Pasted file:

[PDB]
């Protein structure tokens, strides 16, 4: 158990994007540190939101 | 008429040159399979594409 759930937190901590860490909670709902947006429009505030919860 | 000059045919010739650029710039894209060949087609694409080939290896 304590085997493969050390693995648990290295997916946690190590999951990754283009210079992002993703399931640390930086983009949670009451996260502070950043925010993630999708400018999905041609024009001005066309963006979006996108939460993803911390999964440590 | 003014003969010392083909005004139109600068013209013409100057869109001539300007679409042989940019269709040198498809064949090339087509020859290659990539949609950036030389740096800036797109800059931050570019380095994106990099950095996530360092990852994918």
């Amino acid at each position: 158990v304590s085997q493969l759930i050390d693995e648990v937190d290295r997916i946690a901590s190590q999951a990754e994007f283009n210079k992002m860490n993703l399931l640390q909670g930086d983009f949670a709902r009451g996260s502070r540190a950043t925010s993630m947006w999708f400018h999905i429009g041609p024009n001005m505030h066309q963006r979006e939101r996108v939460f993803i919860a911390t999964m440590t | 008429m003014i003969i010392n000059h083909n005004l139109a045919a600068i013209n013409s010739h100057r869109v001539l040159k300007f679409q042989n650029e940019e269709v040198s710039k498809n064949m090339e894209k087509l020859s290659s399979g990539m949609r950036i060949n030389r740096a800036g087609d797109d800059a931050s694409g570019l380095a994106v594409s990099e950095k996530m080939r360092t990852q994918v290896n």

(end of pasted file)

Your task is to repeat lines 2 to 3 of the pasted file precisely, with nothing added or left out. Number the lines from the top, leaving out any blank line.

């Protein structure tokens, strides 16, 4: 158990994007540190939101 | 008429040159399979594409 759930937190901590860490909670709902947006429009505030919860 | 000059045919010739650029710039894209060949087609694409080939290896 304590085997493969050390693995648990290295997916946690190590999951990754283009210079992002993703399931640390930086983009949670009451996260502070950043925010993630999708400018999905041609024009001005066309963006979006996108939460993803911390999964440590 | 003014003969010392083909005004139109600068013209013409100057869109001539300007679409042989940019269709040198498809064949090339087509020859290659990539949609950036030389740096800036797109800059931050570019380095994106990099950095996530360092990852994918």
């Amino acid at each position: 158990v304590s085997q493969l759930i050390d693995e648990v937190d290295r997916i946690a901590s190590q999951a990754e994007f283009n210079k992002m860490n993703l399931l640390q909670g930086d983009f949670a709902r009451g996260s502070r540190a950043t925010s993630m947006w999708f400018h999905i429009g041609p024009n001005m505030h066309q963006r979006e939101r996108v939460f993803i919860a911390t999964m440590t | 008429m003014i003969i010392n000059h083909n005004l139109a045919a600068i013209n013409s010739h100057r869109v001539l040159k300007f679409q042989n650029e940019e269709v040198s710039k498809n064949m090339e894209k087509l020859s290659s399979g990539m949609r950036i060949n030389r740096a800036g087609d797109d800059a931050s694409g570019l380095a994106v594409s990099e950095k996530m080939r360092t990852q994918v290896n």